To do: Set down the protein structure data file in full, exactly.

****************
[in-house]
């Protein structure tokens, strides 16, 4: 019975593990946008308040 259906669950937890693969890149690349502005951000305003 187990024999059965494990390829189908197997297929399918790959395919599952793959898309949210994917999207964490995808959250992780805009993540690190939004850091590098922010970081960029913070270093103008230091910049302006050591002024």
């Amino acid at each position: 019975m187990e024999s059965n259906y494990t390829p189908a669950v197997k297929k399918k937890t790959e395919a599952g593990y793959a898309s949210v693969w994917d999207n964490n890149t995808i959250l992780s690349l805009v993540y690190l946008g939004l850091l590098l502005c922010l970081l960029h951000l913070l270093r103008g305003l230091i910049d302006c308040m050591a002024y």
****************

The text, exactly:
[in-house]
């Protein structure tokens, strides 16, 4: 019975593990946008308040 259906669950937890693969890149690349502005951000305003 187990024999059965494990390829189908197997297929399918790959395919599952793959898309949210994917999207964490995808959250992780805009993540690190939004850091590098922010970081960029913070270093103008230091910049302006050591002024």
């Amino acid at each position: 019975m187990e024999s059965n259906y494990t390829p189908a669950v197997k297929k399918k937890t790959e395919a599952g593990y793959a898309s949210v693969w994917d999207n964490n890149t995808i959250l992780s690349l805009v993540y690190l946008g939004l850091l590098l502005c922010l970081l960029h951000l913070l270093r103008g305003l230091i910049d302006c308040m050591a002024y």